Let’s get growing!

botany bay kim graham

 

“Be happy about your growth, in which of course you can’t take anyone with you, and be gentle with those who stay behind; be confident and calm in front of them and don’t torment them with your doubts and don’t frighten them with your faith or joy, which they wouldn’t be able to comprehend. Seek out some simple and true feeling of what you have in common with them, which doesn’t necessarily have to alter when you yourself change again and again;” ― Rainer Maria Rilke, Letters to a Young Poet.

 

Deep inside our minds, we all aspire to grow but let me ask you a difficult question: When was the last time you challenged yourself to learn a new skill or research a new subject? I believe that our current comfort is actually the greatest barrier to our future growth. Growing people are comfortable with being uncomfortable.

I’m going to start a little project this week that honestly has me terrified. In the words of the hopeful contestants on  The Bachelor, I am going to “really put myself out there.” Who knows, I might fail miserably BUT even if I do, I believe I’m going to grow greatly in the process!

If you’re ready to start growing, set some time aside to identify the area of your life where the coziness is killing you and begin to walk humbly in a new direction, no matter how uncomfortable it is. It’s the pursuit, not the result, that will determine your growth. After you’ve decided what task, skill, or subject you’re going to grow in; go ahead and tell a few trustworthy people exactly what you plan to do so they can encourage you along the way and maybe even help you get there quickly!

Let’s step out together and get growing!

– R+

Photo: Botany Bay – Edisto, SC by Kim Graham

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The story of the good king

“Once upon a time there was a good and kind king who had a great kingdom with many cities. In one distant city, some people took advantage of the freedom the king gave them and started doing evil. They profited by their evil and began to fear the king would interfere and throw them in jail. Eventually, these rebels seethed with hatred for the king. They convinced the city that everyone would be better off without the king, and the city declared its independence from the kingdom.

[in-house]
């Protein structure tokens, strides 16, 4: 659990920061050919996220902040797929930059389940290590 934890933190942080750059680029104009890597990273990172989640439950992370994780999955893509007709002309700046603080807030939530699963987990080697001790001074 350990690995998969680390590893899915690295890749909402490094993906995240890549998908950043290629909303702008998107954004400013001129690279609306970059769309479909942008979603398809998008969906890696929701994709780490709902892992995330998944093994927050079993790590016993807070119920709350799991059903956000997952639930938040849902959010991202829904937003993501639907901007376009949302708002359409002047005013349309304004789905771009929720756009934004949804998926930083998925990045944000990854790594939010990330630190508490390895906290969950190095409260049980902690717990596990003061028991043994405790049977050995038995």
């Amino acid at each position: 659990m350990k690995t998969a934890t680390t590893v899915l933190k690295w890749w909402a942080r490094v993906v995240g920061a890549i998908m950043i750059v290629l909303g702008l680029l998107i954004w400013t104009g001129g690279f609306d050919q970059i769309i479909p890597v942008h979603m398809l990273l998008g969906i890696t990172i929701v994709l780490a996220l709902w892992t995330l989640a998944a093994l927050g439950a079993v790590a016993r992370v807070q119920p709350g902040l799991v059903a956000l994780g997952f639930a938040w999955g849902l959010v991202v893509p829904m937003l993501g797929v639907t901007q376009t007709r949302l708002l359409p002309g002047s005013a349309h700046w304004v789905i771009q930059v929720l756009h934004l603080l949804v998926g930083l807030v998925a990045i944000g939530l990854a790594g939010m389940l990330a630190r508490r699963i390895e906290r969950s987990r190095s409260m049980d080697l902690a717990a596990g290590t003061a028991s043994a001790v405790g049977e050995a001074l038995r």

But soon, with everyone doing whatever they wanted, disorder reigned in the city. There was violence, hatred, lying, oppression, murder, rape, slavery and fear. The king thought: What should I do? If I take my army and conquer the city by force, the people will fight against me, and I’ll have to kill so many of them, and the rest will only submit through fear or intimidation, which will make them hate me and all I stand for even more. How does that help them – to be either dead or imprisoned or secretly seething with rage? But if I leave them alone, they’ll destroy each other, and it breaks my heart to think of the pain they’re causing and experiencing.

So the king did something very surprising. He took off his robes and dressed in the rags of a homeless wanderer. Incognito, he entered the city and began living in a vacant lot near a garbage dump. He took up a trade – fixing broken pottery and furniture. Whenever people came to him, his kindness and goodness and fairness and respect were so striking that they would linger just to be in his presence. They would tell him their fears and questions, and ask his advice. He told them that the rebels had fooled them and that the true king had a better way to live, which he exemplified and taught. One by one, then two by two and then by hundreds, people began to have confidence in him and live in his way.

Their influence spread to others, and the movement grew and grew until the whole city regretted its rebellion and wanted to return to the kingdom again. But, ashamed of their horrible mistake, they were afraid to approach the king, believing he would certainly destroy them for their rebellion. But the king-in-disguise told them the good news: he was himself the king, and he loved them. He held nothing against them, and he welcomed them back into his kingdom, having accomplished by a gentle, subtle presence what never could have been accomplished through brute force.”

A story of the incarnation told during the 4th century by Athanasius, an Eastern Orthodox theologian, slightly adapted and expanded by Brian McLaren in his book, A Generous Orthodoxy.